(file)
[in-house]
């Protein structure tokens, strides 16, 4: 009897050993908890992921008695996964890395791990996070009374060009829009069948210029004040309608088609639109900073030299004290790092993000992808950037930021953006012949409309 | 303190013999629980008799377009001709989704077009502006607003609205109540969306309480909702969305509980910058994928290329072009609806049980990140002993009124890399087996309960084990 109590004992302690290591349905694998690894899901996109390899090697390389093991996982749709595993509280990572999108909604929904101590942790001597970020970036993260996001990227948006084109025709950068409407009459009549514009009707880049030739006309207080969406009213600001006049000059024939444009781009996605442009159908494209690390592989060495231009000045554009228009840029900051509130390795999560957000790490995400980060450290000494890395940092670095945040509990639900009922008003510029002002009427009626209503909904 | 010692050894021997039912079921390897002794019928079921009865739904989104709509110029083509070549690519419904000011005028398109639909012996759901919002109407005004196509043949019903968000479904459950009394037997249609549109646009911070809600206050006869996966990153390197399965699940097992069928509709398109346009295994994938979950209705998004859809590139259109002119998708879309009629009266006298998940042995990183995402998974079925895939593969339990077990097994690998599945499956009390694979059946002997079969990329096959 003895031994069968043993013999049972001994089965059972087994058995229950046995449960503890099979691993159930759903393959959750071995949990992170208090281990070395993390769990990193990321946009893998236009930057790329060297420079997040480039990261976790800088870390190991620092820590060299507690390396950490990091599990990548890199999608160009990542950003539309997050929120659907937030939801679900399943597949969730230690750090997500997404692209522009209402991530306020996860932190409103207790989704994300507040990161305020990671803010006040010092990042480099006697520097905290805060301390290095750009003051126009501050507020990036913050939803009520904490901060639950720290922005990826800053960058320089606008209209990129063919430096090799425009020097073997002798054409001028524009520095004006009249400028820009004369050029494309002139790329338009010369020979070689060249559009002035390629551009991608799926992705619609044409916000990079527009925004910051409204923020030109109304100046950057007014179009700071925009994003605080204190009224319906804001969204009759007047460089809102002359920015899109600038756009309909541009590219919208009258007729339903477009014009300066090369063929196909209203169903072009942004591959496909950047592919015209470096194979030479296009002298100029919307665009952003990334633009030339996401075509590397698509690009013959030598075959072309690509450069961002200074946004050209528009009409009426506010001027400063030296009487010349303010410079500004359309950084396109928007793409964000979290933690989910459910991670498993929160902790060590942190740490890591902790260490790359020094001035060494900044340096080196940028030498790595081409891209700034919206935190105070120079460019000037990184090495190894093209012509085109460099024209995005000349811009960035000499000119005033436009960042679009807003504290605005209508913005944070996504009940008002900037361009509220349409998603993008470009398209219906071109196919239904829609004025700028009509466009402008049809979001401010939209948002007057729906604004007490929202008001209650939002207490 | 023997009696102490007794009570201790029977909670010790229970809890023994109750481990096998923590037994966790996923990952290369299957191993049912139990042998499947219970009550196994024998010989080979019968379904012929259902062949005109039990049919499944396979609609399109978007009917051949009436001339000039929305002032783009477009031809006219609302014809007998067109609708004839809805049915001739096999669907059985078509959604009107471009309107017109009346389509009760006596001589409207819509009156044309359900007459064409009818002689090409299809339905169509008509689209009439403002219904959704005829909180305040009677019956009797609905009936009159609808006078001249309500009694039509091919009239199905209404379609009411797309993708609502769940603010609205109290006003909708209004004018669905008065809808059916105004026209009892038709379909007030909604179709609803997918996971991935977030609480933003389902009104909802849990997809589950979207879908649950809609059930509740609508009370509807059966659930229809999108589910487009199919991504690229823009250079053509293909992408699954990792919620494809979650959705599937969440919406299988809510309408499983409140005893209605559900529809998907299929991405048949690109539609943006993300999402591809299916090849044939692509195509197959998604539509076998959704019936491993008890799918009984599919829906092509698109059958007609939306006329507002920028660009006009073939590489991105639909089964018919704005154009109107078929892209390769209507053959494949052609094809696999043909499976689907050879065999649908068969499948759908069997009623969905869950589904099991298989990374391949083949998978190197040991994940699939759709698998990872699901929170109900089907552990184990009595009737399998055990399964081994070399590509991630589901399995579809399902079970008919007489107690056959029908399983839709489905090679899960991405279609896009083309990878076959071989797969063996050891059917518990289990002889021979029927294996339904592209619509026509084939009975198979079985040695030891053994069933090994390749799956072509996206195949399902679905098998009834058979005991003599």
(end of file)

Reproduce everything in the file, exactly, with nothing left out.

[in-house]
């Protein structure tokens, strides 16, 4: 009897050993908890992921008695996964890395791990996070009374060009829009069948210029004040309608088609639109900073030299004290790092993000992808950037930021953006012949409309 | 303190013999629980008799377009001709989704077009502006607003609205109540969306309480909702969305509980910058994928290329072009609806049980990140002993009124890399087996309960084990 109590004992302690290591349905694998690894899901996109390899090697390389093991996982749709595993509280990572999108909604929904101590942790001597970020970036993260996001990227948006084109025709950068409407009459009549514009009707880049030739006309207080969406009213600001006049000059024939444009781009996605442009159908494209690390592989060495231009000045554009228009840029900051509130390795999560957000790490995400980060450290000494890395940092670095945040509990639900009922008003510029002002009427009626209503909904 | 010692050894021997039912079921390897002794019928079921009865739904989104709509110029083509070549690519419904000011005028398109639909012996759901919002109407005004196509043949019903968000479904459950009394037997249609549109646009911070809600206050006869996966990153390197399965699940097992069928509709398109346009295994994938979950209705998004859809590139259109002119998708879309009629009266006298998940042995990183995402998974079925895939593969339990077990097994690998599945499956009390694979059946002997079969990329096959 003895031994069968043993013999049972001994089965059972087994058995229950046995449960503890099979691993159930759903393959959750071995949990992170208090281990070395993390769990990193990321946009893998236009930057790329060297420079997040480039990261976790800088870390190991620092820590060299507690390396950490990091599990990548890199999608160009990542950003539309997050929120659907937030939801679900399943597949969730230690750090997500997404692209522009209402991530306020996860932190409103207790989704994300507040990161305020990671803010006040010092990042480099006697520097905290805060301390290095750009003051126009501050507020990036913050939803009520904490901060639950720290922005990826800053960058320089606008209209990129063919430096090799425009020097073997002798054409001028524009520095004006009249400028820009004369050029494309002139790329338009010369020979070689060249559009002035390629551009991608799926992705619609044409916000990079527009925004910051409204923020030109109304100046950057007014179009700071925009994003605080204190009224319906804001969204009759007047460089809102002359920015899109600038756009309909541009590219919208009258007729339903477009014009300066090369063929196909209203169903072009942004591959496909950047592919015209470096194979030479296009002298100029919307665009952003990334633009030339996401075509590397698509690009013959030598075959072309690509450069961002200074946004050209528009009409009426506010001027400063030296009487010349303010410079500004359309950084396109928007793409964000979290933690989910459910991670498993929160902790060590942190740490890591902790260490790359020094001035060494900044340096080196940028030498790595081409891209700034919206935190105070120079460019000037990184090495190894093209012509085109460099024209995005000349811009960035000499000119005033436009960042679009807003504290605005209508913005944070996504009940008002900037361009509220349409998603993008470009398209219906071109196919239904829609004025700028009509466009402008049809979001401010939209948002007057729906604004007490929202008001209650939002207490 | 023997009696102490007794009570201790029977909670010790229970809890023994109750481990096998923590037994966790996923990952290369299957191993049912139990042998499947219970009550196994024998010989080979019968379904012929259902062949005109039990049919499944396979609609399109978007009917051949009436001339000039929305002032783009477009031809006219609302014809007998067109609708004839809805049915001739096999669907059985078509959604009107471009309107017109009346389509009760006596001589409207819509009156044309359900007459064409009818002689090409299809339905169509008509689209009439403002219904959704005829909180305040009677019956009797609905009936009159609808006078001249309500009694039509091919009239199905209404379609009411797309993708609502769940603010609205109290006003909708209004004018669905008065809808059916105004026209009892038709379909007030909604179709609803997918996971991935977030609480933003389902009104909802849990997809589950979207879908649950809609059930509740609508009370509807059966659930229809999108589910487009199919991504690229823009250079053509293909992408699954990792919620494809979650959705599937969440919406299988809510309408499983409140005893209605559900529809998907299929991405048949690109539609943006993300999402591809299916090849044939692509195509197959998604539509076998959704019936491993008890799918009984599919829906092509698109059958007609939306006329507002920028660009006009073939590489991105639909089964018919704005154009109107078929892209390769209507053959494949052609094809696999043909499976689907050879065999649908068969499948759908069997009623969905869950589904099991298989990374391949083949998978190197040991994940699939759709698998990872699901929170109900089907552990184990009595009737399998055990399964081994070399590509991630589901399995579809399902079970008919007489107690056959029908399983839709489905090679899960991405279609896009083309990878076959071989797969063996050891059917518990289990002889021979029927294996339904592209619509026509084939009975198979079985040695030891053994069933090994390749799956072509996206195949399902679905098998009834058979005991003599």